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According to the NALP Foundation for Law Career Research and Education, associate attrition at law firms remains high. Of every 20 associates hired, 15 left within six years. That amounted to an 18% yearly attrition rate. The results of the NALP survey were released in October.
The high attrition rate is not entirely without accident, however. According to the NALP, law firms encouraged 24% of all associate departures. The most common reasons attorneys left their firms were:
In disappointing news, more attrition occurred for female and minority associates. Nearly one in four minority associates (22%) left compared to 18% for white males. Female associates left at a 17% rate. Further, women were hired 20% less than men, while 25% of all hiring involved minority associates.
For all the focus on diversity and inclusion recently in the legal industry, the fact that law firms are struggling harder to retain minority associates and hiring fewer female associates is a huge setback.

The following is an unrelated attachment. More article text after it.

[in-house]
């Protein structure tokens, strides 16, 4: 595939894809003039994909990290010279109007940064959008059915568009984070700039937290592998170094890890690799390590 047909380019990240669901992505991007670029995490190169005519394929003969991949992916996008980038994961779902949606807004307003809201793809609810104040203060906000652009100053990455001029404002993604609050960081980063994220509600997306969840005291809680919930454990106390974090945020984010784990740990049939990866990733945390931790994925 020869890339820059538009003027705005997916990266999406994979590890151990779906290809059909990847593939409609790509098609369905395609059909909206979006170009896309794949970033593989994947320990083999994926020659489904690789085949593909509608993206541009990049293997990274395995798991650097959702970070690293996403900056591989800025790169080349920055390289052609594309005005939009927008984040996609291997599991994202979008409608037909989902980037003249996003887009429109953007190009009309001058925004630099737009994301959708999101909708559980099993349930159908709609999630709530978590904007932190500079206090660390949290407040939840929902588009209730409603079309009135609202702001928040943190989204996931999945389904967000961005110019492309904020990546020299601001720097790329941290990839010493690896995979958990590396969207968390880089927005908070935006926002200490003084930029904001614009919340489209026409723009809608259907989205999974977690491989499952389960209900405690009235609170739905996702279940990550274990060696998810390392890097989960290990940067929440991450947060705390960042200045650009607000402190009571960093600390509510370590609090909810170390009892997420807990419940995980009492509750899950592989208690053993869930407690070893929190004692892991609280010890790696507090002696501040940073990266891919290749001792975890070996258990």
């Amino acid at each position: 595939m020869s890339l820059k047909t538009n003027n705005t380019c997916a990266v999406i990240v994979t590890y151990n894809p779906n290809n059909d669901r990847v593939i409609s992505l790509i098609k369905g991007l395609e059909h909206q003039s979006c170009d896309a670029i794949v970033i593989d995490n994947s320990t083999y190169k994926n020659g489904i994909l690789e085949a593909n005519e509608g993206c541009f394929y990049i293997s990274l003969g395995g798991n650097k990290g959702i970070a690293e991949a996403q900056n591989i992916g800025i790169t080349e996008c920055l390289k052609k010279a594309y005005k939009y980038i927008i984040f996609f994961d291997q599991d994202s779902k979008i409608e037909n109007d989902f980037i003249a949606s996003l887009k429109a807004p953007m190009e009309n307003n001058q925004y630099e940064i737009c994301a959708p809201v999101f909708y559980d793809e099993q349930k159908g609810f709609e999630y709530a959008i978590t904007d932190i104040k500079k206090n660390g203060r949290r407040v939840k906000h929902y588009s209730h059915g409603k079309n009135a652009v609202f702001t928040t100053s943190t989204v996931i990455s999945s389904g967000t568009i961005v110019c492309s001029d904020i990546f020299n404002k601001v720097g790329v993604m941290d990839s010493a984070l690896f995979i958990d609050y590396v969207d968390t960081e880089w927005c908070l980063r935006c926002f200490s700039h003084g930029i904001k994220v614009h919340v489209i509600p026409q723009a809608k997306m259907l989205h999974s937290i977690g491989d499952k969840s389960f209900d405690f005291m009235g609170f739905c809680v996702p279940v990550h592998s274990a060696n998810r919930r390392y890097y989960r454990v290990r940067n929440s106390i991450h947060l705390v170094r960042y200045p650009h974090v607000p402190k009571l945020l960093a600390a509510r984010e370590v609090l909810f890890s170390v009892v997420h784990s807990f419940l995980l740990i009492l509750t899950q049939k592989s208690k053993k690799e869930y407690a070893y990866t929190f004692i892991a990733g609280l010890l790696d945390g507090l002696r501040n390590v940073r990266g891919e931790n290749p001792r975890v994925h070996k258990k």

Unsurprisingly, considering the high rate of attrition, most hiring now involves lateral moves, rather than entry-level associates. According to the ABA, this is a new development from previous surveys. However, it is a rather predictable outcome, as lateral hiring has been on the uptick for years, although it has slowed due to the COVID-19 outbreak.
The trend toward associate attrition and lateral hiring is likely to continue. As just one example, lateral movement is often the only way for associates to get a partnership, even a non-equity partnership. Further, while many law firms are looking to improve work/life balance, the demands on new associates remains high. That may be why many associates are switching careers, looking for a better work/life balance at their firm, or being pushed out for not meeting billable hour goals. While the pandemic initially slowed lateral hiring, it may ultimately accelerate the trend, since lawyers have proven they can work remotely over the last several months.
We may be seeing a new normal for some hiring practices, although certainly there will (or at least, should) be renewed focus on improving minority and female associates retention if the profession is serious about improving diversity.